The first museum I went to was the Kunstmuseum. Most of the special exhibitions in town were of Americans and were all artists I admired but wasn’t overanxious to see, which in some ways is a plus, because one can get something unexpected from them. There was a show of Marden drawings that featured the working watercolor studies for the stained glass in the Munster, the Basel cathedral. Only three artists were invited to make proposals, his was chosen and then it was decided that the original glass was restorable so the Marden designs were never executed. I want a stained glass commission to the point where I am considering building a chapel, so the Marden studies were of value to me. I was in Vietnam for the retrospective, and I could still see it if I choose to go to Berlin. What is so attractive about Marden is his seriousness. Those drawings are full of deep regard for Cezanne and Newman and Li Po. Such a rare quality nowadays when artists seem to be modeling themselves after Eddie Haskell.

Upstairs was a Jasper Johns exhibition called “An Allegory of Painting 1955-1965”. It was a way of walking through those first ten years again, and one of the interesting things was the photographs of him painting in his loft, which I assume was in Coenties Slip where he lived in the fifties, it was still that early in his career, and how the ceilings were low, so that the drawing “Diver (For Hart Crane) ” which was not in the show, was only a few inches above the floor. The drawing is seven feet high and six feet wide and in the photograph it almost goes to the ceiling, which must have been only eight feet high. There is amazingly articulated space in that drawing, and the fact that he achieved it in that cramped space, and that there was such breadth in it, is extraordinary. Looking at the targets again, I thought of them as being like Zen exercises, the Cage influence, so that he was trying to think of something to paint that was nothing, that was blank; he could paint and empty himself at the same time. There was one very impressionist yellow and green target that he owned that was as pretty and as empty as a high school cheerleader.

His famous irony comes from the acutely self-conscious theatricalization of the gesture, how he makes the gesture an object, rather than an expression, by attaching objects. Then those rulers, scraping, measuring, punishing, but lovely how the paint splashes up onto the edges of the them and the attached raw wood, like islands. There was another small heavily waxy painting that he also owned I have never heard of or seen before called “Painting Bitten by a Man” that reminded me of Paul Thek. Also, a rainbow-hued handprint made in Tokyo and a vertical painting, ‘Slow Field” that was pretty, too and full of surface light. What stopped it from being too much was its delicate draftsmanship and weird detachment, because Johns is an expressionist, a schizoid one. I know of no other artist whose work makes you feel like he is watching you watching him make the painting. A drawing called “Edisto” appeared to be improvised around the impression of the bottom of shoe.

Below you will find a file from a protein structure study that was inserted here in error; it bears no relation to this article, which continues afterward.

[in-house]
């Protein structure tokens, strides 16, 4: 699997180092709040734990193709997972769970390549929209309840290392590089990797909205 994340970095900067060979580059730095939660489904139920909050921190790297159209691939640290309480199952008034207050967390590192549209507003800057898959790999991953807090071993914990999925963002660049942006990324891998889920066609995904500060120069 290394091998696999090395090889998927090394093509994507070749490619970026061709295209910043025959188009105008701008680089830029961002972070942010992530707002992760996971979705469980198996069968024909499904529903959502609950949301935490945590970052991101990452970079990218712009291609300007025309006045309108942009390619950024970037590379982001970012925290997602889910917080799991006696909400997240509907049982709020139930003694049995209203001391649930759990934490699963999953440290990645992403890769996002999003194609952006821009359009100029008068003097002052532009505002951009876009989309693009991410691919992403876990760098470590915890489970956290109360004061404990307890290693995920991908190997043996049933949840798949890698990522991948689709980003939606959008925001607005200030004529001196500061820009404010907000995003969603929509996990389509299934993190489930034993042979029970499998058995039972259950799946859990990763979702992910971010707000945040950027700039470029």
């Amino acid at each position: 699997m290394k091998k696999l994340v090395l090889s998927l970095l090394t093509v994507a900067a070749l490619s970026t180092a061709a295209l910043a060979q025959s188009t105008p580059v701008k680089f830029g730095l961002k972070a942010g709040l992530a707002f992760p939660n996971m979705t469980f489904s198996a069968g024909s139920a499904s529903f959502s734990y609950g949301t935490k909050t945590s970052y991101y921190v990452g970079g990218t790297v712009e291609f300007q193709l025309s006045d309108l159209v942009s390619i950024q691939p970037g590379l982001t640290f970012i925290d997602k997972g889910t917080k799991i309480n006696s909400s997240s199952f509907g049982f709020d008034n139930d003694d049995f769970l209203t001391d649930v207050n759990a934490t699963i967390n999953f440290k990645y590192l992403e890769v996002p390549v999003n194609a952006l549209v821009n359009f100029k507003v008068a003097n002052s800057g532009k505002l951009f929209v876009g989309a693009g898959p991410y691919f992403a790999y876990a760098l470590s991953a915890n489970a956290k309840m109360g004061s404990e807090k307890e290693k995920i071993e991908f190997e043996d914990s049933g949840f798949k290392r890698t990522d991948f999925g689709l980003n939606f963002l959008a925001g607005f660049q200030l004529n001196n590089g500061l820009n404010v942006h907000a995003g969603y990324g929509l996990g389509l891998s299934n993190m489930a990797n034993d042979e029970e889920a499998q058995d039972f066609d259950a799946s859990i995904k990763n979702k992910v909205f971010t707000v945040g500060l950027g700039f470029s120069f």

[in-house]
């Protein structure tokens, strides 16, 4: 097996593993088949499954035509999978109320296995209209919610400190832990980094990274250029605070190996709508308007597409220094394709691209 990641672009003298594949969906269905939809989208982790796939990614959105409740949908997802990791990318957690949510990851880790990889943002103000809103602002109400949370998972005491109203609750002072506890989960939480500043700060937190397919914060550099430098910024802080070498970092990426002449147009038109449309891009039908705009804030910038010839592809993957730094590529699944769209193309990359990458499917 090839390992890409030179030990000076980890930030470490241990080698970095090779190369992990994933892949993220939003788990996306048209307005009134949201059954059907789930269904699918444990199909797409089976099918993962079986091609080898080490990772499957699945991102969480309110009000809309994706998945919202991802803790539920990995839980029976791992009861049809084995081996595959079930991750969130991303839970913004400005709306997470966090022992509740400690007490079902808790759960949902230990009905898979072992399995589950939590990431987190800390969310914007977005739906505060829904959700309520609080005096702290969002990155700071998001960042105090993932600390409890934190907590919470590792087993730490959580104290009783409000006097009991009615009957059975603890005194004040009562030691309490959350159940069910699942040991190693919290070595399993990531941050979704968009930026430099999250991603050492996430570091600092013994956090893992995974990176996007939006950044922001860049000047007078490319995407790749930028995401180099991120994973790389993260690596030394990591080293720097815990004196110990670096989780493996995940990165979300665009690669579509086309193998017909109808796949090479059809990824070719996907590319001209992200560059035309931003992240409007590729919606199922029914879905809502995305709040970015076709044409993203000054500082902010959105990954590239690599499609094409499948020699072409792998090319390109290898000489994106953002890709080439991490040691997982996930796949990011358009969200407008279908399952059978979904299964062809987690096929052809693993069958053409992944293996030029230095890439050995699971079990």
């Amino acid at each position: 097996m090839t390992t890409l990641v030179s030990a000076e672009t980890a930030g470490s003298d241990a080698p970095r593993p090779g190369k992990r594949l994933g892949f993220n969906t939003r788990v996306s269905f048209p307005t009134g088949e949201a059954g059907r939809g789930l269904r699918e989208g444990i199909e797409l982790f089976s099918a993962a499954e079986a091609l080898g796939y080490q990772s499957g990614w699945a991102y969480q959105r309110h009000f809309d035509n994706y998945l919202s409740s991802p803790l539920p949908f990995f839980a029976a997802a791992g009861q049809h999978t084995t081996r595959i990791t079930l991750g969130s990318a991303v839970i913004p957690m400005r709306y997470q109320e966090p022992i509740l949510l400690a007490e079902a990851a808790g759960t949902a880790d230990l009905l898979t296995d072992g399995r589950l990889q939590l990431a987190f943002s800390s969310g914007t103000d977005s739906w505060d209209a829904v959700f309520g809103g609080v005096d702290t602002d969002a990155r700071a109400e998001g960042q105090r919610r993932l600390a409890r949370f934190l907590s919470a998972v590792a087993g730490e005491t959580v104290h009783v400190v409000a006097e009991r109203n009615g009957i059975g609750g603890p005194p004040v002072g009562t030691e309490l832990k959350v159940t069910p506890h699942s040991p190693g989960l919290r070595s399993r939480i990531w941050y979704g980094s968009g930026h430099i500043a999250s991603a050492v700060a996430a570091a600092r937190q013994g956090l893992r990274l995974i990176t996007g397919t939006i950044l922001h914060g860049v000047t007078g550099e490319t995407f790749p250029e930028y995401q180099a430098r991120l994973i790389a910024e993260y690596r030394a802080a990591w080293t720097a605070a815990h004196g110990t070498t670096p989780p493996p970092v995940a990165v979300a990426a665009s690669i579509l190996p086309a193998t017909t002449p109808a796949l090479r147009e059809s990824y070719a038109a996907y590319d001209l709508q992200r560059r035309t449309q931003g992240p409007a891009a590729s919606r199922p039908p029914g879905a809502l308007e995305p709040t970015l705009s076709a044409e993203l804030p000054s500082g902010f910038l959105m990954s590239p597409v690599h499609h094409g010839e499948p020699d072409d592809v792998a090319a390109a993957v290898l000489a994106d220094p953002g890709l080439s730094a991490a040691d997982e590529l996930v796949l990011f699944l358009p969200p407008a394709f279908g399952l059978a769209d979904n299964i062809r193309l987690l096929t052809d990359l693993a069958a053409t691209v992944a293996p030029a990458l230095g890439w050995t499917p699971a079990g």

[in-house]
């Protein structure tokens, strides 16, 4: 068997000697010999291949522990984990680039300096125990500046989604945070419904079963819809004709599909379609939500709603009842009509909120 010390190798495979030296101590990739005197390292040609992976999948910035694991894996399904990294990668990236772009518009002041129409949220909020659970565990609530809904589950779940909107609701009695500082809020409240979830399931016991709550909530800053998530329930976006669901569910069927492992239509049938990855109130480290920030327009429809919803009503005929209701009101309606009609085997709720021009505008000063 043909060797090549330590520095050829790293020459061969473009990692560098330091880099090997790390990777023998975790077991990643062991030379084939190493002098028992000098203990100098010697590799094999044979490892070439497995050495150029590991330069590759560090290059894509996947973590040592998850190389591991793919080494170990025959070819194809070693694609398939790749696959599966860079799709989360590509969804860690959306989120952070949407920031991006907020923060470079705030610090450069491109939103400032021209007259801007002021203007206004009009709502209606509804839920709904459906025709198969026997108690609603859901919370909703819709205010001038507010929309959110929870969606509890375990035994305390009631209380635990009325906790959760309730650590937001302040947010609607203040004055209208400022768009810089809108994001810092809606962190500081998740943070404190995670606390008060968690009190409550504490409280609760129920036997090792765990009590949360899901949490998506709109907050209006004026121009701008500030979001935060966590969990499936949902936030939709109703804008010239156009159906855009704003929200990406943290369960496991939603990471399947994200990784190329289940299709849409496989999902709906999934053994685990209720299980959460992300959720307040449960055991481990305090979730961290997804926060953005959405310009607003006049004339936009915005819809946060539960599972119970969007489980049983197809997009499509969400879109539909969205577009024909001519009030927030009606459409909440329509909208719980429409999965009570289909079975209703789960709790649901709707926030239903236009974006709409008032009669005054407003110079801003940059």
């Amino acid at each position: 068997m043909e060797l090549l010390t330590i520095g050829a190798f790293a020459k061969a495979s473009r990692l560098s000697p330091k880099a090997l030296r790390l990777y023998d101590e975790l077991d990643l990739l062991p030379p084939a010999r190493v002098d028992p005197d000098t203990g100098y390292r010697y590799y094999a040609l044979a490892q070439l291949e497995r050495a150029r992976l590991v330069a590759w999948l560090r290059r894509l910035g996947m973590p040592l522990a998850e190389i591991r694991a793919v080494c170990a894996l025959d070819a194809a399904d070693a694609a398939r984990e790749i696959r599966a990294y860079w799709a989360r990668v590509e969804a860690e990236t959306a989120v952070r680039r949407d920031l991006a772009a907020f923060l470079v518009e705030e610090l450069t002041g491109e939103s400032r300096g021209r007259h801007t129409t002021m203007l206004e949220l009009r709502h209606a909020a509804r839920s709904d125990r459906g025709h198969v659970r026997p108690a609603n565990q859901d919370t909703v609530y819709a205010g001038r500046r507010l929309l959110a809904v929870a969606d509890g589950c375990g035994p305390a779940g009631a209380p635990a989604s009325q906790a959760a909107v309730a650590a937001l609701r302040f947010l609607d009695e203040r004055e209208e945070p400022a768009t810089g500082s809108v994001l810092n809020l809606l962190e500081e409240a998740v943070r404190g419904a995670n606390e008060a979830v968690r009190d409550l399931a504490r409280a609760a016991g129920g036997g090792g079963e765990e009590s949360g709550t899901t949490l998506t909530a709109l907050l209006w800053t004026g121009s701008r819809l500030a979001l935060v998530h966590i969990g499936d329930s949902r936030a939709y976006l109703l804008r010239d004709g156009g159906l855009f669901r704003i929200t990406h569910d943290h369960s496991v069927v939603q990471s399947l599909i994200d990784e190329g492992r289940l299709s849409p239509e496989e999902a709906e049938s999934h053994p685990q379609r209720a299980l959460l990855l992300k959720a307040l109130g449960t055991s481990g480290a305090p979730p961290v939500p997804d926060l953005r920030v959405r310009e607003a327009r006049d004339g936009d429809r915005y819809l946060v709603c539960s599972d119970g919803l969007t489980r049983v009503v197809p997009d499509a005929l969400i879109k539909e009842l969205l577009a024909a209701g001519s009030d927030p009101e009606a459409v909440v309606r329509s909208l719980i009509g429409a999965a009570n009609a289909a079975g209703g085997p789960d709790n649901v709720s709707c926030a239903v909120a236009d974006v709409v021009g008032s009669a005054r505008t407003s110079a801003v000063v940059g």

Johns acute self-consciousness has led him to become deeply invested in trompe-loeil: drawn illusionisms and tucks of strokes underneath other strokes, it’s all amazingly virtuosic, (which is how I felt about a lot of the Marden drawings too, but not the stained glass studies) and in this way the comparisons to Cezanne are slightly off because Johns undermines the modulation of surface that Cezanne sought through Johns endless illusionistic puns. He literalizes the digits of the mark into typography, true, and is constantly combining and switching mediums to do this, but I came away being taught something, as always, but not feeling much. The “Watchman” painting was probably the best thing in the show, because it was blunt and dark and unfussy.

Elsewhere in the Kunstmuseum was their world-renowned collection of Holbein paintings, the master of the face, and two paintings by Adrien Brouwer, the funniest painter in the history of art. In his poem “The Card Players” Philip Larkin might have been looking at Brouwer:

"Jan von Hogspeuw staggers to the door
And pisses at the dark.
Outside, the rain
Courses in cart-ruts down the deep mud land.
Inside, Dirk Dogstoerd pours himself some more…”

I sat outside in a side street of the old city and stared at the side of a church, read from John Updike’s “Self-Consciousness”, a series of essays about himself, his childhood, his psoriasis, adulteries, social-climbing, phobias and in “On Not being A Dove” his personal experience of the Sixties. I have come to admire his writing style while barely liking him, which I think makes him a very good writer. I have not forgiven him for a review of the new MOMA or his other art writing, which I will not go near, but these personal essays and the novels where he portrays what he knows well. I have read “Couples”, for example, three times.

I finished my mineral water and salad with poached fish, had an espresso and some dense nut cake, a local specialty, and decided to go out to the Foundation Beyerler, a trolley ride into some pleasant countryside. I have heard oohs and ahs about this place from a number of people. It’s another Renzo Piano museum, with a canopy style roof and natural light.

I got off the trolley and across the road from the museum was a public park with a temporary stage set up and a terrible rock band was blaring away like the idiots that they are. Apparently when one raises a child it is to be expected that they will spit and dribble their food all over themselves when they are being fed. It’s something they eventually grow out of. In western society at this point in time, people need to hear really loud stupid music until they’re about fifty or so, and then one hopes they will grow out of it. Until that time, much of both commercial and even more rarefied forms of contemporary culture will aspire to this condition in the hopes of appealing to this feral sense of pleasure.